Statesboro’s Skyline: Bulloch County Courthouse
Bulloch County has had four “courthouses” since its establishment in the first decade of the nineteenth century. The first was a small wooden building constructed in 1803 that served the legal needs of residents in the largely agricultural county. A second wooden building served as the courthouse until it burned down as Sherman’s troops marched through the area in 1864. The two-story structure built to replace it served the community until 1894. In that year, the residents of Statesboro voiced their opinion that the current building was no longer meeting the legal needs of the county, and they needed a newer, bigger courthouse.
The architectural firm Bruce and Morgan designed the new building. Since the original allocation of funds for the courthouse did not provide for a clock tower or bell, the public raised the funds to purchase them. The clock in the tower traveled all the way from Connecticut before making Statesboro its home. The bell itself is from Baltimore, Maryland. When the clock struck for the first time on February 25, 1897, the courthouse was finished, but it still had yet to acquire the distinctive look that Statesboro residents know and love today.
The building underwent a major renovation in 1914 under the direction of the architect Edward Columbus Hosford. (He was well known throughout Georgia and Florida for designing neo-classical style courthouses, and went on to design the Donehoo-Brannen house on Savannah avenue three years later). These renovations included internal expansions and a serious facelift to the look of the building. The courthouse acquired columns, additional brickwork, and white trim.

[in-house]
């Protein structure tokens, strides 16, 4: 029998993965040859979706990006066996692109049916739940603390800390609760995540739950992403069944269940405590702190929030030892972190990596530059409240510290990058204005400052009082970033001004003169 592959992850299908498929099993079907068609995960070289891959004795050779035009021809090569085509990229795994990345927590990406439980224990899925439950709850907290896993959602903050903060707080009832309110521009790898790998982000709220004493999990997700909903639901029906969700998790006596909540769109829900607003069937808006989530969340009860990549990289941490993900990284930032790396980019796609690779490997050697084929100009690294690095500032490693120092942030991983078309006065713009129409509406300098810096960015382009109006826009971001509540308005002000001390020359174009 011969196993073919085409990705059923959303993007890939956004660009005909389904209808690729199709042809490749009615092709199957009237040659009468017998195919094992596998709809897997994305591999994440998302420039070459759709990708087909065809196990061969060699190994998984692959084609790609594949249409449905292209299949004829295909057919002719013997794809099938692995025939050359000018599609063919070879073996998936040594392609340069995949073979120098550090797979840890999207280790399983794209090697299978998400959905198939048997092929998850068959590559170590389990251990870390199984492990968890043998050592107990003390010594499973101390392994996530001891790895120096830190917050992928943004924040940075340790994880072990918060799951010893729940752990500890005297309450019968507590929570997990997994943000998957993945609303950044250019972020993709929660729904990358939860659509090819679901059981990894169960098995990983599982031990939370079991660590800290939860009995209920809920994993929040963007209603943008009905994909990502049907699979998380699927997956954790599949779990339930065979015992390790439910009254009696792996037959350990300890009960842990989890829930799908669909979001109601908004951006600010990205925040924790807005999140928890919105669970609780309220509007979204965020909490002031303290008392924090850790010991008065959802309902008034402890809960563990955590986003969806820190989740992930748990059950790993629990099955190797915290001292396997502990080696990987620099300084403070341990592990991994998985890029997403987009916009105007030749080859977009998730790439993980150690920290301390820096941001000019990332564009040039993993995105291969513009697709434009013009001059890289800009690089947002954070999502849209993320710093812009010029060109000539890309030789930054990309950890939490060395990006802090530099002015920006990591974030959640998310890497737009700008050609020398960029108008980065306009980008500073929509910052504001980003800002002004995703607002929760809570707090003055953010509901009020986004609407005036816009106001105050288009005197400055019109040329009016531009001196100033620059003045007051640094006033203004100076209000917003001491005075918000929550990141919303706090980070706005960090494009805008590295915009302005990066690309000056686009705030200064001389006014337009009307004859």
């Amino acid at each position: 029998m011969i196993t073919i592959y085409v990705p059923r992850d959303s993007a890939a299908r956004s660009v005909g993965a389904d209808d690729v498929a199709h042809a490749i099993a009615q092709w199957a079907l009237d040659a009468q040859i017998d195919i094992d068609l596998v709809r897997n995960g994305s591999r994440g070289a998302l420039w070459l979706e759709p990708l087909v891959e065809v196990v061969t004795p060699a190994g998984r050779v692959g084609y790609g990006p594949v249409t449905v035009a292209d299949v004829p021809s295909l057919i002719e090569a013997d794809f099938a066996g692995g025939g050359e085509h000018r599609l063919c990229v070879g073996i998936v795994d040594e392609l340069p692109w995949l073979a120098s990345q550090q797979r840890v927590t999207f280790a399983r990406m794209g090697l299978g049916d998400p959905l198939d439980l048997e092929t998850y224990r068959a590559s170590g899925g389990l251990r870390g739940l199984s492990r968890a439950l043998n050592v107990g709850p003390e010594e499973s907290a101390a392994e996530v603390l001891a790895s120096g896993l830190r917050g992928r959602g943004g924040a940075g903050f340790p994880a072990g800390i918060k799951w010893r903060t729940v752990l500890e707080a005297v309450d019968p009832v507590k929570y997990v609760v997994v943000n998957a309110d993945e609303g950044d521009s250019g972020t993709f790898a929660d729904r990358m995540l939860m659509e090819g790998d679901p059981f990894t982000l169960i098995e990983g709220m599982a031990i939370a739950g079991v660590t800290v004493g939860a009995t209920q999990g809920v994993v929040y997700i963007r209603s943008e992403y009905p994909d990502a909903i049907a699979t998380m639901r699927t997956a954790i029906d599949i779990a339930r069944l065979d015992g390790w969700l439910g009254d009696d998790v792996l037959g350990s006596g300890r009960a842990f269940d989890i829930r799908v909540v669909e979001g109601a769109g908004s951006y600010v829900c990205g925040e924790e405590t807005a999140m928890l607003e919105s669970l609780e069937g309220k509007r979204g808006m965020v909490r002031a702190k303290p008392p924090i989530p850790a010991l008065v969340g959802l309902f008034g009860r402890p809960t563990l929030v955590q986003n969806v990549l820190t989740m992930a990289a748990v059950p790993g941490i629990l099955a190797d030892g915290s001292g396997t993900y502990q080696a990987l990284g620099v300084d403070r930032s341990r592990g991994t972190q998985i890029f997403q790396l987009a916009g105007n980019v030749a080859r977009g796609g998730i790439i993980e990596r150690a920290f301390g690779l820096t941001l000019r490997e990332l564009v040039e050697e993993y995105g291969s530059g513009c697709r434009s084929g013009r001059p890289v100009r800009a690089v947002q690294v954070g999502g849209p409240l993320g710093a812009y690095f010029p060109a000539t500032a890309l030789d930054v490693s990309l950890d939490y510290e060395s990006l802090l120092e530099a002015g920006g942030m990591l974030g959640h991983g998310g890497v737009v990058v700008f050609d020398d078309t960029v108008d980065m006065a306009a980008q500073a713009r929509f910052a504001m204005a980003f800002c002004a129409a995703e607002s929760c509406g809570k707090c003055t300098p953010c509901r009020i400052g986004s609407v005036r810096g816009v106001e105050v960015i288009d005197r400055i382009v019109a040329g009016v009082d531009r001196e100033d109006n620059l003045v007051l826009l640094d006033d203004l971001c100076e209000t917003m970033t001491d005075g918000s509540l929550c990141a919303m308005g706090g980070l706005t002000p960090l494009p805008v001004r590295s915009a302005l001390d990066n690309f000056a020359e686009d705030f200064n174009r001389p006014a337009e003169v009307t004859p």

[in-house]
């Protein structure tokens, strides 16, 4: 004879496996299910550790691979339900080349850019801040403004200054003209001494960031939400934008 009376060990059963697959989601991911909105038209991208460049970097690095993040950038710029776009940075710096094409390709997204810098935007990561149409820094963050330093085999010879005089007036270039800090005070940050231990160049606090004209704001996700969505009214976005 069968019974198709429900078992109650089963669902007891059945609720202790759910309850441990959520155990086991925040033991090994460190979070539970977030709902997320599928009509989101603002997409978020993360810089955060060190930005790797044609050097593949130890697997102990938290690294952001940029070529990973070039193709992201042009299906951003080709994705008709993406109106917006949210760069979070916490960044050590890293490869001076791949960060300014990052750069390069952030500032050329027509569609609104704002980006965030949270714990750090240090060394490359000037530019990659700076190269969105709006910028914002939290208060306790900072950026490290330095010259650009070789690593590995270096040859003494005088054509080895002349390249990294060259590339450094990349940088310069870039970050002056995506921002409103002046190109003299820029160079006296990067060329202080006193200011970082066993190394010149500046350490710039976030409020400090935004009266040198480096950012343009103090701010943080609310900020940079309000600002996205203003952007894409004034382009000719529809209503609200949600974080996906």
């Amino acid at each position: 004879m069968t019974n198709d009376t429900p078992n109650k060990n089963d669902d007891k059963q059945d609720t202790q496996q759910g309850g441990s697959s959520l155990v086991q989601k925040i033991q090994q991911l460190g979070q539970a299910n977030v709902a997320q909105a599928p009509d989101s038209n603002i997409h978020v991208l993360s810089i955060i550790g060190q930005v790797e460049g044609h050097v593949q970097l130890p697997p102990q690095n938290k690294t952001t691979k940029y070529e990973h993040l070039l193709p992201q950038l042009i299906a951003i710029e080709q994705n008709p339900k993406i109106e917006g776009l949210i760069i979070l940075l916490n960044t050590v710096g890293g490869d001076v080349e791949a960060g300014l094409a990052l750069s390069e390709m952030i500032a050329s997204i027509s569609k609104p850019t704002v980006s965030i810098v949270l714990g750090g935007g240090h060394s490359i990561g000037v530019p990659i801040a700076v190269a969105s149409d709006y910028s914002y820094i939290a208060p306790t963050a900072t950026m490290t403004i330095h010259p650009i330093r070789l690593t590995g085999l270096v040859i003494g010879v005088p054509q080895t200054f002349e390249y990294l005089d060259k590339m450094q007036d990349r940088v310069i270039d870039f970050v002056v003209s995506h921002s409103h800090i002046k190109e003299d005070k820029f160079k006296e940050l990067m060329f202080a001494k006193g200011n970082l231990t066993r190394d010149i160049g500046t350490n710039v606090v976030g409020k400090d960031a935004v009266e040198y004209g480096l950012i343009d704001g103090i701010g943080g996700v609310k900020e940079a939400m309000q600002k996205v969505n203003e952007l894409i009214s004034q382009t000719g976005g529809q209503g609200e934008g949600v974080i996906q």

In 1954 the quantity of legal business conducted in the courthouse began to surpass its capacity. The following years saw several failed attempts by county commissioners and public referendums to raise and approve funds for renovating the courthouse. Some offices relocated to annex buildings in the general area. In the 1970s the courthouse took on a new look, courtesy of a coating of white plaster with asbestos.
In the 1990s the city began efforts to renovate and restore the century-old building. To minimize health risk to the workers and community, the asbestos-laced plaster coating was painted over with a red-brick color, closely resembling the color of its original brick. This brought the courthouse to its present appearance as a Statesboro landmark.
The story of how the courthouse came to occupy its prominent place in the Statesboro skyline is one of official action as well as community input.
For further reading see Parrish Blitch, “The True Story of the Bulloch County Courthouse” https://digitalcommons.georgiasouthern.edu/bchs-pubs/3